Home Bias in U.S. Politics
53 Pages Posted: 13 Feb 2018 Last revised: 1 Apr 2019
Date Written: March 31, 2019
Politicians preferentially treat firms in their electoral districts. We develop a model of home bias, which shows that a politician with limited political capacity grants a favor to local firms over non-local firms to satisfy voters and induce (re-)elections. We identify domestic firms that run business in politicians' constituency as local firms, while foreign firms with little economic exposure in the constituency as non-local firms. Using 1% close congressional elections from 1997 to 2014, we find that a narrow victory of connected politicians results in a 17 to 23 percent increase in value for local firms, whereas only a 4 to 12 percent increase in value for foreign firms. The results are evident when connected politicians are house representatives, who run elections in economically distressed states with high corruptions during the post-2007 financial crisis period. Our results are robust to controlling for heterogeneous U.S. economic exposures of foreign firms.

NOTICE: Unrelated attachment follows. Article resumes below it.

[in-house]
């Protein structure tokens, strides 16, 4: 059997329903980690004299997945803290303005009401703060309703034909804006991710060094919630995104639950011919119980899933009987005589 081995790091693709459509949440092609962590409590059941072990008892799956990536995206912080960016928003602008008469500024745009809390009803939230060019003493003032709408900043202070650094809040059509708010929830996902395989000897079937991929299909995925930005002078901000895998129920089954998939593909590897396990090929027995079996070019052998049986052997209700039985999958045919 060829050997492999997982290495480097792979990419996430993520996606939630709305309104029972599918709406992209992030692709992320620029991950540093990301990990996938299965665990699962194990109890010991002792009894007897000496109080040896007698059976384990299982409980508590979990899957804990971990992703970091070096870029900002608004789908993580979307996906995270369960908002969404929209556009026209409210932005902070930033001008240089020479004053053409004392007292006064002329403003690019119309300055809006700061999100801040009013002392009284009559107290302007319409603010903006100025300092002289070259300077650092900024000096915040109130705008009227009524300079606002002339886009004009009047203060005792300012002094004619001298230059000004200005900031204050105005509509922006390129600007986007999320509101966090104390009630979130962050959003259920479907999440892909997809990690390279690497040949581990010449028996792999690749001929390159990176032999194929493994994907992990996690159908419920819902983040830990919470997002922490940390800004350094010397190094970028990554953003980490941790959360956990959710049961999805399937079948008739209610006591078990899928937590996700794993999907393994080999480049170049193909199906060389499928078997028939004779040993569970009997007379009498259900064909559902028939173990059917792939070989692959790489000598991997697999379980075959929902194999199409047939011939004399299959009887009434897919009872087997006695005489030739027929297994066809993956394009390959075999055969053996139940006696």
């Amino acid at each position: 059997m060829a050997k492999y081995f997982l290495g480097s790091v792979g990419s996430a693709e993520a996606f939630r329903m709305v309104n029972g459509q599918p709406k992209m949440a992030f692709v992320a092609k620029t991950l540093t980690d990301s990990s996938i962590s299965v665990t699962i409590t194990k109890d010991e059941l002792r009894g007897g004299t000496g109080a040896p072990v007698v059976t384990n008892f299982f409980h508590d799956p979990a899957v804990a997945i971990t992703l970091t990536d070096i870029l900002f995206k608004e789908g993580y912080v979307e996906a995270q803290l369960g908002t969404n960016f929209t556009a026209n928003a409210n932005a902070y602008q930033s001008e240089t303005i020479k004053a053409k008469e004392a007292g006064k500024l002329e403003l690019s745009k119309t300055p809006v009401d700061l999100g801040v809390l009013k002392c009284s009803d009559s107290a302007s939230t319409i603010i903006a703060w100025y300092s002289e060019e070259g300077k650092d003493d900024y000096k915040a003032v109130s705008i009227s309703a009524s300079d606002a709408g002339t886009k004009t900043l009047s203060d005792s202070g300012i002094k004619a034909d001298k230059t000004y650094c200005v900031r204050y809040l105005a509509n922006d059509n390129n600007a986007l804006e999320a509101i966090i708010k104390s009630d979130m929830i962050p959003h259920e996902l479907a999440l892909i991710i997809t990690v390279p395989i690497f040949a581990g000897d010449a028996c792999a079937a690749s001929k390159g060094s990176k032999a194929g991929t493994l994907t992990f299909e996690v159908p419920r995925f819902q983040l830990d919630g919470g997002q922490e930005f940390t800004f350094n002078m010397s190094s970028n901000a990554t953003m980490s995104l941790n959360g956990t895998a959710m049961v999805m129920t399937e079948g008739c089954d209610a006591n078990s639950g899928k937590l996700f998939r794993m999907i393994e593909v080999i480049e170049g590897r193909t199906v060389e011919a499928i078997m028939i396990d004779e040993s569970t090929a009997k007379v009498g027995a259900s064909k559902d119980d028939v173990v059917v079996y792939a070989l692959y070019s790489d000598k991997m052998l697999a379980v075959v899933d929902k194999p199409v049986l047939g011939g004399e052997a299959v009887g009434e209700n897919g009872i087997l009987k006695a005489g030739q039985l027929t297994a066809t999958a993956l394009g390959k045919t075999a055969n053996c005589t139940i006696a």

Keywords: Close congressional elections, local voters and politicians, campaign contributions, home biases, foreign value discount
JEL Classification: D72, G28, G32
Suggested Citation: Suggested Citation